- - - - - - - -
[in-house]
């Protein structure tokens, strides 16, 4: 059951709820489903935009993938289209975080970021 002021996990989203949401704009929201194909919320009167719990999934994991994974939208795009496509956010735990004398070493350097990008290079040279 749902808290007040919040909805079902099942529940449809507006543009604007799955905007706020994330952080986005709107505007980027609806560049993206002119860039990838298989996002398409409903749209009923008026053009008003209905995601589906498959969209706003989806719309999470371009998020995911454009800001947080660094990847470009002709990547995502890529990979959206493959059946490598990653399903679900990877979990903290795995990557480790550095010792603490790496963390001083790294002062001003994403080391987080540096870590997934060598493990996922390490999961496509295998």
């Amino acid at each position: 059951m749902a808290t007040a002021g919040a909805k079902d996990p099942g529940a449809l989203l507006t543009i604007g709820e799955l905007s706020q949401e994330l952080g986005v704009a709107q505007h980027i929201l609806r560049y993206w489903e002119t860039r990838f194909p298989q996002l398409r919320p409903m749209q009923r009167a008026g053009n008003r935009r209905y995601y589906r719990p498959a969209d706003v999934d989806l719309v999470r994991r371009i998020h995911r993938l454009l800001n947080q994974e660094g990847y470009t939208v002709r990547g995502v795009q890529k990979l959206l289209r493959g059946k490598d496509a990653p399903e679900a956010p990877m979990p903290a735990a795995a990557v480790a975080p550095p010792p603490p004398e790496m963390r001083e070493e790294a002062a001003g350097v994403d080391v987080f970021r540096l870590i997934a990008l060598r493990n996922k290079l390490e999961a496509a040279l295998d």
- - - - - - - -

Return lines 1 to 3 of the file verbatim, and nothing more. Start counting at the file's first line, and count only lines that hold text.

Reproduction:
[in-house]
């Protein structure tokens, strides 16, 4: 059951709820489903935009993938289209975080970021 002021996990989203949401704009929201194909919320009167719990999934994991994974939208795009496509956010735990004398070493350097990008290079040279 749902808290007040919040909805079902099942529940449809507006543009604007799955905007706020994330952080986005709107505007980027609806560049993206002119860039990838298989996002398409409903749209009923008026053009008003209905995601589906498959969209706003989806719309999470371009998020995911454009800001947080660094990847470009002709990547995502890529990979959206493959059946490598990653399903679900990877979990903290795995990557480790550095010792603490790496963390001083790294002062001003994403080391987080540096870590997934060598493990996922390490999961496509295998």
């Amino acid at each position: 059951m749902a808290t007040a002021g919040a909805k079902d996990p099942g529940a449809l989203l507006t543009i604007g709820e799955l905007s706020q949401e994330l952080g986005v704009a709107q505007h980027i929201l609806r560049y993206w489903e002119t860039r990838f194909p298989q996002l398409r919320p409903m749209q009923r009167a008026g053009n008003r935009r209905y995601y589906r719990p498959a969209d706003v999934d989806l719309v999470r994991r371009i998020h995911r993938l454009l800001n947080q994974e660094g990847y470009t939208v002709r990547g995502v795009q890529k990979l959206l289209r493959g059946k490598d496509a990653p399903e679900a956010p990877m979990p903290a735990a795995a990557v480790a975080p550095p010792p603490p004398e790496m963390r001083e070493e790294a002062a001003g350097v994403d080391v987080f970021r540096l870590i997934a990008l060598r493990n996922k290079l390490e999961a496509a040279l295998d």